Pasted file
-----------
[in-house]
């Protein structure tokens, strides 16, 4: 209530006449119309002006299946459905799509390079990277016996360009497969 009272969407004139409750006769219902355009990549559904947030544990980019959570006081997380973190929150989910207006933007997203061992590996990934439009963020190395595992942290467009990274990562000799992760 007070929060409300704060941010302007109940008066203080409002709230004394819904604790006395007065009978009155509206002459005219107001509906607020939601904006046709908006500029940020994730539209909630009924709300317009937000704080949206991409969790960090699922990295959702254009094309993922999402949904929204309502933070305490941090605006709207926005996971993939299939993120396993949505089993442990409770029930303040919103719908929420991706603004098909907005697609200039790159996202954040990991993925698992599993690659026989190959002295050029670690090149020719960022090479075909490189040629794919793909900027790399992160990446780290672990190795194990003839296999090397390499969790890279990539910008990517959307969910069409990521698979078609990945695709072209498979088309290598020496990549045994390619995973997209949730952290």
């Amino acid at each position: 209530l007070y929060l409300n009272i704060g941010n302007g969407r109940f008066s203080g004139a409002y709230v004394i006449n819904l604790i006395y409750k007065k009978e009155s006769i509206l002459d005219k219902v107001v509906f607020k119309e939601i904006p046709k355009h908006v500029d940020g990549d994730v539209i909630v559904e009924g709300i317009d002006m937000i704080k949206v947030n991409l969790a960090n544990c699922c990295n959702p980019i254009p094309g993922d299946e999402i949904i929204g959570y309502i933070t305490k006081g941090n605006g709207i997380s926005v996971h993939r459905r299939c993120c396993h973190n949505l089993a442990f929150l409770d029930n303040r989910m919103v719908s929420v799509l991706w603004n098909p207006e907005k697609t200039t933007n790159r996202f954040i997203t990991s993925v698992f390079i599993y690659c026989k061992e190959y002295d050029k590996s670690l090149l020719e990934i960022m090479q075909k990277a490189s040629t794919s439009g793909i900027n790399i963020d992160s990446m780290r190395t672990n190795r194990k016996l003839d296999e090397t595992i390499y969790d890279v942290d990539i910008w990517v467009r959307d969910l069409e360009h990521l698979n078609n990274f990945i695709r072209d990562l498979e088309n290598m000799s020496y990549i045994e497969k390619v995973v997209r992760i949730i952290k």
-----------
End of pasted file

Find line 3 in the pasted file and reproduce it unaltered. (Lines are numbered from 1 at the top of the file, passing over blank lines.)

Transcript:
């Amino acid at each position: 209530l007070y929060l409300n009272i704060g941010n302007g969407r109940f008066s203080g004139a409002y709230v004394i006449n819904l604790i006395y409750k007065k009978e009155s006769i509206l002459d005219k219902v107001v509906f607020k119309e939601i904006p046709k355009h908006v500029d940020g990549d994730v539209i909630v559904e009924g709300i317009d002006m937000i704080k949206v947030n991409l969790a960090n544990c699922c990295n959702p980019i254009p094309g993922d299946e999402i949904i929204g959570y309502i933070t305490k006081g941090n605006g709207i997380s926005v996971h993939r459905r299939c993120c396993h973190n949505l089993a442990f929150l409770d029930n303040r989910m919103v719908s929420v799509l991706w603004n098909p207006e907005k697609t200039t933007n790159r996202f954040i997203t990991s993925v698992f390079i599993y690659c026989k061992e190959y002295d050029k590996s670690l090149l020719e990934i960022m090479q075909k990277a490189s040629t794919s439009g793909i900027n790399i963020d992160s990446m780290r190395t672990n190795r194990k016996l003839d296999e090397t595992i390499y969790d890279v942290d990539i910008w990517v467009r959307d969910l069409e360009h990521l698979n078609n990274f990945i695709r072209d990562l498979e088309n290598m000799s020496y990549i045994e497969k390619v995973v997209r992760i949730i952290k």